The Ottoman Empire disappeared in 1918 which significantly changed the definition of “Near East” to the point where the term was no longer used in everyday English. However, “Near East” is still being used in academic disciplines such as ancient history and archaeology to describe an area that’s similar to the term “Middle East” used today. The usage of “Middle East” was then being applied to re-emerging Islamic countries.
The U.S. government began to officially use the term “Middle East” for the first time in 1957. This was during the Eisenhower Doctrine and was in reference to the Suez Canal Crisis. The Middle East was defined by then Secretary of State John Foster Dulles as a much larger area that lies between and including Pakistan on the eastern side and Libya on the western side, Iraq and Syria on the northern side, the Arabian Peninsula on the southern side, and Ethiopia and Sudan.
The State Department went one step further in 1958 when they stated that the terms for “Middle East” and “Near East” were both interchangeable. Once again, the region was redefined as including Qatar, Bahrain, Kuwait, Saudi Arabia, Iraq, Jordan, Lebanon, Israel, Syria, and Egypt.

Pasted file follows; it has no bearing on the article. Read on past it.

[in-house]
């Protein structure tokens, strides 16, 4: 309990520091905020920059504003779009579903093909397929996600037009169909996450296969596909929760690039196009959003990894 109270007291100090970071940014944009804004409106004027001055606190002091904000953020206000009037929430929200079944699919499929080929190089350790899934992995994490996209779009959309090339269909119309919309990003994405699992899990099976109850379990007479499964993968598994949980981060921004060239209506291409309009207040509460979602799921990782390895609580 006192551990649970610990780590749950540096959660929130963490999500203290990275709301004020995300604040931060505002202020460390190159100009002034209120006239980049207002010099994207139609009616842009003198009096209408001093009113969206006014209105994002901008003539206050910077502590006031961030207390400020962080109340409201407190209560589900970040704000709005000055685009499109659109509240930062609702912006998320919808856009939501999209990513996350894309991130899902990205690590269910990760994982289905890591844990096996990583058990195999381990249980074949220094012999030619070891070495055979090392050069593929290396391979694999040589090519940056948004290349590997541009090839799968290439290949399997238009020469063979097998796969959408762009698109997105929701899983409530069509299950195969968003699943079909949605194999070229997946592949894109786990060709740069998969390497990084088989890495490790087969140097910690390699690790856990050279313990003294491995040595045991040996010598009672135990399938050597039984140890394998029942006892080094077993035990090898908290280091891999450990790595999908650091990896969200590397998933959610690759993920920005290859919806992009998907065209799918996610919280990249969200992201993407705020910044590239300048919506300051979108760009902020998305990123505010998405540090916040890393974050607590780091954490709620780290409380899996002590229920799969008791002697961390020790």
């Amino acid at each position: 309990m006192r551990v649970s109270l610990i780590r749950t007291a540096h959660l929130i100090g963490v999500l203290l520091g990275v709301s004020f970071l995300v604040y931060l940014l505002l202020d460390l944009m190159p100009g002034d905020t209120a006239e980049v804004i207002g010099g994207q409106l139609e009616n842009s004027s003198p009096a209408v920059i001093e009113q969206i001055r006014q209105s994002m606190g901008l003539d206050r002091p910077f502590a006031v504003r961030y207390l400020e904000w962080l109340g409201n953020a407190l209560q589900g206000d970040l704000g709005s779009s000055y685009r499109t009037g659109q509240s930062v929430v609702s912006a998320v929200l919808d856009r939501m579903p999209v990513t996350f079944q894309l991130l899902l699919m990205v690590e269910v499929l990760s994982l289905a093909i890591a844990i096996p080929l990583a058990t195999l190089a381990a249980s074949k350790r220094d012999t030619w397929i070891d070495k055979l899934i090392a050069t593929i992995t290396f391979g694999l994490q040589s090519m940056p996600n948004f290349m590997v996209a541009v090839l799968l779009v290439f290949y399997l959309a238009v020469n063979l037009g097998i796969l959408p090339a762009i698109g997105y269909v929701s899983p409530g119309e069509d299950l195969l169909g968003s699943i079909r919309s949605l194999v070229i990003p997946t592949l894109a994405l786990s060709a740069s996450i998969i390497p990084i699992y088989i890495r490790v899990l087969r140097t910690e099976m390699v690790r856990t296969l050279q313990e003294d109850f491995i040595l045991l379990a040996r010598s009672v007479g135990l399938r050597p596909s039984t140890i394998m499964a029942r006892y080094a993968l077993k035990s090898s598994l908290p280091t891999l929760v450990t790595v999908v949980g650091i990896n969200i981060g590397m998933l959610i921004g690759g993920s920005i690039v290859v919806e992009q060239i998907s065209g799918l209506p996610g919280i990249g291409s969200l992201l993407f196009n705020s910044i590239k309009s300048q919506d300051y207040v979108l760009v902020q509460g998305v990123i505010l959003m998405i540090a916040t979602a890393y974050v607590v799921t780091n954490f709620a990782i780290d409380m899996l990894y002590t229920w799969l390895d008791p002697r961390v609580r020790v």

In addition, an Associated Press book states that the Near East once referred to countries that were “farther” to the west (from Europe). While the Middle East referred to the more eastern countries. Today, both are now synonymous.
As you can see from the above, the definition of the “Middle East” has changed radically over the years. But in today’s world, the middle east has come to mean the area that includes these countries: Egypt, Iran, Turkey, Iraq, Saudi Arabia, Yemen, Syria, Jordan, Dubai / United Arab Emirates, Israel, Lebanon, Oman, Kuwait, Qatar, Bahrain. Nothing more and nothing else. At least for now.
Middle East Rugs
Now that we know what the term “Middle East” means, we can inference that all Middle East rugs are those carpets that were woven in any of the Middle Eastern countries. While most of the iconic antique rugs came from this region, not all the countries produced rugs.
That said, the most iconic of all the Middle Eastern rugs are:
While not all the countries had developed rug weaving industries, some, like Syria, were recognized for their magnificent textiles.
Even though most of the Middles Eastern rugs were produced in just a handful of countries, the Middle East in general has one of the most quality driven rug buying markets in the world. The people in the middle east are great lovers of the woven arts and as such, has always coveted the finest examples of carpets.
This region is where most of the extremely fine silk rugs and some of the finest wool rugs that exist anywhere in the world. This is because the people that live in the Middle East demand the finest quality rug knotting / KPSI and are willing to pay the price that these rugs demand.